WHEN it comes to offering wines by the glass, Vancouver has long been at the cutting edge.
In fact, few other cities can boast the selection available here; it's turned us into a pretty choosy bunch.
Put it down to tougher drinking driving laws (or maybe our uber-discerning palates) but most of us are more likely to order a glass of wine to go with a specific dish rather a bottle for the entire meal.
However, sometimes ordering by the glass can be a crapshoot. After all, who knows how long that bottle of Marlborough Sauvignon Blanc might have been open and sitting there? One night? Two? Fact is you don't. And in some cases the server doesn't either.
If Mike Macquisten and Steve Thorp - the young entrepreneurs behind Vancouver Urban Winery - get their way, we'll be drinking a whole lot more wine from kegs, and in the pretty near future.
You can already check out their Fresh Tap keg wines at Vancouver's Edible Canada at the Market, which has two Nichol Vineyard Naramata wines (Nichol's Gewurz is a slam dunk with a couple of dishes). Fairmont Hotel Vancouver will shortly be offering Blasted Church Hatfield's Fuse for banquets, and possibly more.
Not only do the drops (which come from a 19.5-litre stainless keg) taste perfect but the wine tastes exactly it did when the winemaker last set eyes on it. It has to pass a thorough check by the company's staff winemaker before being kegged from the bulk shipment.
Macquisten and Thorp rightly figured if beer can be sold on tap, then why not wine? They went looking for clues in Europe (where wine's been sold on tap for years) and south of the border, where it's just beginning to catch on in cities such as San Francisco, Denver and Las Vegas, not to mention New York.
Aside from keeping the wine far fresher than in bottle (because the kegs are nitrogen filled), there are also plenty of other advantages ranging from lower product cost to less freight, breakage and, of course, spoilage. What will be really interesting will be to see who passes the savings onto the customer - and who doesn't.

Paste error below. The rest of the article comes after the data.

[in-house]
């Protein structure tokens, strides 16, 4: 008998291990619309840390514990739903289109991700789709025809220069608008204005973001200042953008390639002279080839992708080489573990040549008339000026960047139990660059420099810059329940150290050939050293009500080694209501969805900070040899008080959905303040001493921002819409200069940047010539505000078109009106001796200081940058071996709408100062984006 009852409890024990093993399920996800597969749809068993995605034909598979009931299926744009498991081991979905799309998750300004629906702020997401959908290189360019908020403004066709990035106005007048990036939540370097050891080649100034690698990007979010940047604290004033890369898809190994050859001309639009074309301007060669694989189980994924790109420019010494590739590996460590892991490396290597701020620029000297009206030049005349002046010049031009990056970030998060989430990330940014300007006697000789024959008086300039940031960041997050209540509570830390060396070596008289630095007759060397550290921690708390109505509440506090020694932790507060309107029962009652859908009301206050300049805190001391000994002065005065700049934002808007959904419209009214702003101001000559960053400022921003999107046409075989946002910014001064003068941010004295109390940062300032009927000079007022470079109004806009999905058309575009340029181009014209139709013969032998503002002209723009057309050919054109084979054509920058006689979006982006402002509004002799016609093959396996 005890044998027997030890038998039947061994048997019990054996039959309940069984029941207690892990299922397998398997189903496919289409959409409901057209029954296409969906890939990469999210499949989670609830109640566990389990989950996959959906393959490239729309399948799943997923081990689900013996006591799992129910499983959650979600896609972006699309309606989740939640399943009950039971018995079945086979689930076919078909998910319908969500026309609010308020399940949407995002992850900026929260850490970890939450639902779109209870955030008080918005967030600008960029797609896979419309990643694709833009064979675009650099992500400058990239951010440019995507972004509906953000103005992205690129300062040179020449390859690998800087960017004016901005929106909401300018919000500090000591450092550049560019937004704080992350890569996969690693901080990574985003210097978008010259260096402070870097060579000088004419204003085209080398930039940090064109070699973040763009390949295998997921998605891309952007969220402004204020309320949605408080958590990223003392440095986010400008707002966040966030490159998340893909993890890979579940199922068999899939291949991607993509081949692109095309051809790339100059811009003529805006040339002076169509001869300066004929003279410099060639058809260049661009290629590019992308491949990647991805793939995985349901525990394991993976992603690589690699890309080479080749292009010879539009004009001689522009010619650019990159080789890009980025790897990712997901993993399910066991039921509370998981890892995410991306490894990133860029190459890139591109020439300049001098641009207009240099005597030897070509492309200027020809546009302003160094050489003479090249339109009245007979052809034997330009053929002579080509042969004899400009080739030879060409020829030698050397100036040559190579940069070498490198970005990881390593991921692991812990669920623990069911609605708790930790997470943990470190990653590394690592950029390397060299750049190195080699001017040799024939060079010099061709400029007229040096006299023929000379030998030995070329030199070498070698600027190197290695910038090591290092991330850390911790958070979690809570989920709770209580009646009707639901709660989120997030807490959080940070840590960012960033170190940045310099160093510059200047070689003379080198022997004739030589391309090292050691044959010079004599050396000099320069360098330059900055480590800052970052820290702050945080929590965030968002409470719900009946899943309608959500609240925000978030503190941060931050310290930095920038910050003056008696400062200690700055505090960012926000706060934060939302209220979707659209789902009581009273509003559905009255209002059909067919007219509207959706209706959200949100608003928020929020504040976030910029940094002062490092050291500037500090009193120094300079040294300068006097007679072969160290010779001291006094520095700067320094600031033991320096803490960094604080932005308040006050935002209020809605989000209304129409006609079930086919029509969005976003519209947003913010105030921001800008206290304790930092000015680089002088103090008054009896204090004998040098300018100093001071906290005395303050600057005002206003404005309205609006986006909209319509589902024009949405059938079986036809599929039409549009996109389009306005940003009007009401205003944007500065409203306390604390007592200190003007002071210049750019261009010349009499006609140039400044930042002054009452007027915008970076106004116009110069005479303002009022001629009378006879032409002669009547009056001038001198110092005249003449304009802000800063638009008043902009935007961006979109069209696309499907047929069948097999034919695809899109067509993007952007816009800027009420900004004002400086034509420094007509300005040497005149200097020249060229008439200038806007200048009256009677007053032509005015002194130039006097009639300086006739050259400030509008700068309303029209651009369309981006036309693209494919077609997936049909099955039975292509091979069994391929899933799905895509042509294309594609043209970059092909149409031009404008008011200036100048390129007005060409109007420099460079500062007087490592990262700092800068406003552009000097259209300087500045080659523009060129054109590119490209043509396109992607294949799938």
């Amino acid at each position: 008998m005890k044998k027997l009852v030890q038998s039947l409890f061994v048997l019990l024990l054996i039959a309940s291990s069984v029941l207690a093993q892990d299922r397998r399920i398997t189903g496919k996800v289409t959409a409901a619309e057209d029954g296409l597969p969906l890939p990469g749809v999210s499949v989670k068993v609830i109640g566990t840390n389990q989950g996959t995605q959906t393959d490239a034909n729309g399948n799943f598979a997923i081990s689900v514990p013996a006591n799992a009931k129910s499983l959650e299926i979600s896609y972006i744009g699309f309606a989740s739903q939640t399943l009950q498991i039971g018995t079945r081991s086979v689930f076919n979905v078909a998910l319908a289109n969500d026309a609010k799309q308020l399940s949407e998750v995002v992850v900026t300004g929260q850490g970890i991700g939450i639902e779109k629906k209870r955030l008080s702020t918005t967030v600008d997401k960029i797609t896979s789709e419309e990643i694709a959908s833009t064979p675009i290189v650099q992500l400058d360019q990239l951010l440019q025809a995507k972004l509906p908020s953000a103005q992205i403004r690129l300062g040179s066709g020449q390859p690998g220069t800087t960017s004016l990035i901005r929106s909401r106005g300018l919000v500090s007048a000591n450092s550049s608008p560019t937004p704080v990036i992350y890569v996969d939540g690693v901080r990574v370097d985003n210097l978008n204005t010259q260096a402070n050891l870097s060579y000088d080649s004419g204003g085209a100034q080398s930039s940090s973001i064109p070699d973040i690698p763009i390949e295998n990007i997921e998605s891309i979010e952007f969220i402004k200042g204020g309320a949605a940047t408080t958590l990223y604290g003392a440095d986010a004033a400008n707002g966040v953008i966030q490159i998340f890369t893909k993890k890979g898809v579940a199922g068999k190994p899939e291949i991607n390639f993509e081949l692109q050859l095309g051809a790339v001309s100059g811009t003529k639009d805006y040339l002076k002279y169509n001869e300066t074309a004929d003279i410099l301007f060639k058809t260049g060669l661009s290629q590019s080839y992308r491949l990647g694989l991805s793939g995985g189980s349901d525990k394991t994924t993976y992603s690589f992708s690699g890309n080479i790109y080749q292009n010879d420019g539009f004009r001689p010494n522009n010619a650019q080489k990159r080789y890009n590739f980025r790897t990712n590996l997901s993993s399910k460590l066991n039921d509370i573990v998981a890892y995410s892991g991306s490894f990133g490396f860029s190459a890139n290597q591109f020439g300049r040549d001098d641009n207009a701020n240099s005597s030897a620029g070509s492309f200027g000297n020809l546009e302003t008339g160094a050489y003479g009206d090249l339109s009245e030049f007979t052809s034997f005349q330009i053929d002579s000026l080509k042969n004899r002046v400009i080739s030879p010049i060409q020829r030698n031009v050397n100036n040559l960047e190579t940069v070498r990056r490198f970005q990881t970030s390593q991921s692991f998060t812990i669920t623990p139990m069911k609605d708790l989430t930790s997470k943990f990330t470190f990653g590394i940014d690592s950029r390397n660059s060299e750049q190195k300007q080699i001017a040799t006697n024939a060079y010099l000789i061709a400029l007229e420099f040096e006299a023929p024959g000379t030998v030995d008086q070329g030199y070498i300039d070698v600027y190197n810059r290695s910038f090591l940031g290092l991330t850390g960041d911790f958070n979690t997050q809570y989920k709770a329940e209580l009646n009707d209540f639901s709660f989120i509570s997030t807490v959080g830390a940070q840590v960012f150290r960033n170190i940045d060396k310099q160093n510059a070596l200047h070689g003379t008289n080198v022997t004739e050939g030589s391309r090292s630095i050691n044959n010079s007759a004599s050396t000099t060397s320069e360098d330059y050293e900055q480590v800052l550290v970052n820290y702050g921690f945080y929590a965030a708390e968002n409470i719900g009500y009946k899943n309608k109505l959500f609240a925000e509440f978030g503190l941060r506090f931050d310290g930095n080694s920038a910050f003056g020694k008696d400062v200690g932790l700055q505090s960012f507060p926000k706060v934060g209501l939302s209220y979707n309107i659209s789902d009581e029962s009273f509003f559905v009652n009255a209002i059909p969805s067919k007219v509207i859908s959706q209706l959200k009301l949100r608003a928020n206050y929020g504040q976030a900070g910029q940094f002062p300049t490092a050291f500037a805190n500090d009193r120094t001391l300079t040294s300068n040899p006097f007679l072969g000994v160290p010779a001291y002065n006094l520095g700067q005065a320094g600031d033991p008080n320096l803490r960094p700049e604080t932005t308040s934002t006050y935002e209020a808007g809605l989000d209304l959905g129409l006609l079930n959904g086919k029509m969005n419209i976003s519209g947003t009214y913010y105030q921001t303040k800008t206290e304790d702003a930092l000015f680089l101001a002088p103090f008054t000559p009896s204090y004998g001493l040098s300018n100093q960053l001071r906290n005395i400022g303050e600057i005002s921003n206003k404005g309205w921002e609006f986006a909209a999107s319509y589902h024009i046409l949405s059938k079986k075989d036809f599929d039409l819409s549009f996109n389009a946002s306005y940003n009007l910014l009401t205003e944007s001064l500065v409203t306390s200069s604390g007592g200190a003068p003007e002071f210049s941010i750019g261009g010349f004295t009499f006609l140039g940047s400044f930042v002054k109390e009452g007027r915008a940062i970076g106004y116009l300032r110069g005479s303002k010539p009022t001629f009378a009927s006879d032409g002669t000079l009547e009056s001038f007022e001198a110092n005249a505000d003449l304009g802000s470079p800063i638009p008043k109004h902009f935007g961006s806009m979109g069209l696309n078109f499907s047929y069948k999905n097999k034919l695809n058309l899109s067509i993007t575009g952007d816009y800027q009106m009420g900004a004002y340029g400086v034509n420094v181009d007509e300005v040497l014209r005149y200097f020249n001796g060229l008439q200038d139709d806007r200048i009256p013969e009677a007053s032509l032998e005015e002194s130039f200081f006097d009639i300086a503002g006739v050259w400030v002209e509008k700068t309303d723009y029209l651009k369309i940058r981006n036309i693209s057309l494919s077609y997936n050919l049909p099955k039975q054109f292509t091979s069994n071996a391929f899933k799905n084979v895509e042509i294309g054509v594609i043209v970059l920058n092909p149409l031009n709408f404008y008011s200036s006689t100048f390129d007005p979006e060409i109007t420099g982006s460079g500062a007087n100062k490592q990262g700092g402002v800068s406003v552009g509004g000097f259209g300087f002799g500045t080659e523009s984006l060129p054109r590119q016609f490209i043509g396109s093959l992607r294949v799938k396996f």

In the meantime Fresh Tap also has its own brand of imported regional wines, named "Nice Catch." First out of the gate is a very drinkable Kiwi Sauv Blanc, with a Mendoza Malbec (Argentina) expected soon. The pair are also planning a retail store - and the spacious, character building is already in demand as a function room. (55 Dunlevy Ave., 604-566-9463)
While Fresh Tap's a no-brainer for Casual Fine Dining chains, for whom high volume, keg budget wines are an obvious choice, Macquisten and Thorp are also setting their sights a lot higher.
They're in negotiation with at least one premium producer and there may be more.
However, with our thirst for affordable wines, there's no question that most of the keg product will be at the lower end. The arrival of well made, economical bulk regional wines from overseas also has broad implications for highly contentious Cellared in Canada products, which will finally get some much needed competition.
So next time you're dining out, if someone asks if you'd like a glass of keg wine, don't be a snob: give it a try! You might just be surprised; and you'll be drinking a far more sustainable product than its bottled cousin.
Belly's Budget Best
Fiano del Salento Pietrariccia Surani IGT 2009. Here's an early budget scoop from wine fest that's perfect for spring sipping and straight-ahead seafood. Crisp, clean, floral, citrus and mineral toned Fiano, from Italia's "heel." Just look for 'Surani" - BCLS $15.99.